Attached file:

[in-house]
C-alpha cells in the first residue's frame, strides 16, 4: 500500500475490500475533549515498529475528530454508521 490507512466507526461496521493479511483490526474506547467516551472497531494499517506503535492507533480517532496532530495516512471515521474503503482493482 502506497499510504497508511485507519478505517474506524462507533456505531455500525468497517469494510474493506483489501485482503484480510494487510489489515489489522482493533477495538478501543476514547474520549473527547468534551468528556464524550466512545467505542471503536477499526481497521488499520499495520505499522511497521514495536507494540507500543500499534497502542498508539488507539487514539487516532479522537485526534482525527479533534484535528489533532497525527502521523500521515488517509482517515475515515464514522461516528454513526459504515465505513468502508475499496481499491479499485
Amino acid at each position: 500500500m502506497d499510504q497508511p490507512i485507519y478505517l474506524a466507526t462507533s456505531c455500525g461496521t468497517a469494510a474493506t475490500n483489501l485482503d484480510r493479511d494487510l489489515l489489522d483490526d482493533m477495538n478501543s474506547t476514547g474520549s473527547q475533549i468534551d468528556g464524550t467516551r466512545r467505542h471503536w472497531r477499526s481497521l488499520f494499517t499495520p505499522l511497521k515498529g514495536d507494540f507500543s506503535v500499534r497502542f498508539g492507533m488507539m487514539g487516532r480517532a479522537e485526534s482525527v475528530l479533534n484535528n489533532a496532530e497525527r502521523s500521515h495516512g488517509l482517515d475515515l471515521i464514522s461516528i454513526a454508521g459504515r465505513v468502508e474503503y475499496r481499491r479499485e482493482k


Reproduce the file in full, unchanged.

[in-house]
C-alpha cells in the first residue's frame, strides 16, 4: 500500500475490500475533549515498529475528530454508521 490507512466507526461496521493479511483490526474506547467516551472497531494499517506503535492507533480517532496532530495516512471515521474503503482493482 502506497499510504497508511485507519478505517474506524462507533456505531455500525468497517469494510474493506483489501485482503484480510494487510489489515489489522482493533477495538478501543476514547474520549473527547468534551468528556464524550466512545467505542471503536477499526481497521488499520499495520505499522511497521514495536507494540507500543500499534497502542498508539488507539487514539487516532479522537485526534482525527479533534484535528489533532497525527502521523500521515488517509482517515475515515464514522461516528454513526459504515465505513468502508475499496481499491479499485
Amino acid at each position: 500500500m502506497d499510504q497508511p490507512i485507519y478505517l474506524a466507526t462507533s456505531c455500525g461496521t468497517a469494510a474493506t475490500n483489501l485482503d484480510r493479511d494487510l489489515l489489522d483490526d482493533m477495538n478501543s474506547t476514547g474520549s473527547q475533549i468534551d468528556g464524550t467516551r466512545r467505542h471503536w472497531r477499526s481497521l488499520f494499517t499495520p505499522l511497521k515498529g514495536d507494540f507500543s506503535v500499534r497502542f498508539g492507533m488507539m487514539g487516532r480517532a479522537e485526534s482525527v475528530l479533534n484535528n489533532a496532530e497525527r502521523s500521515h495516512g488517509l482517515d475515515l471515521i464514522s461516528i454513526a454508521g459504515r465505513v468502508e474503503y475499496r481499491r479499485e482493482k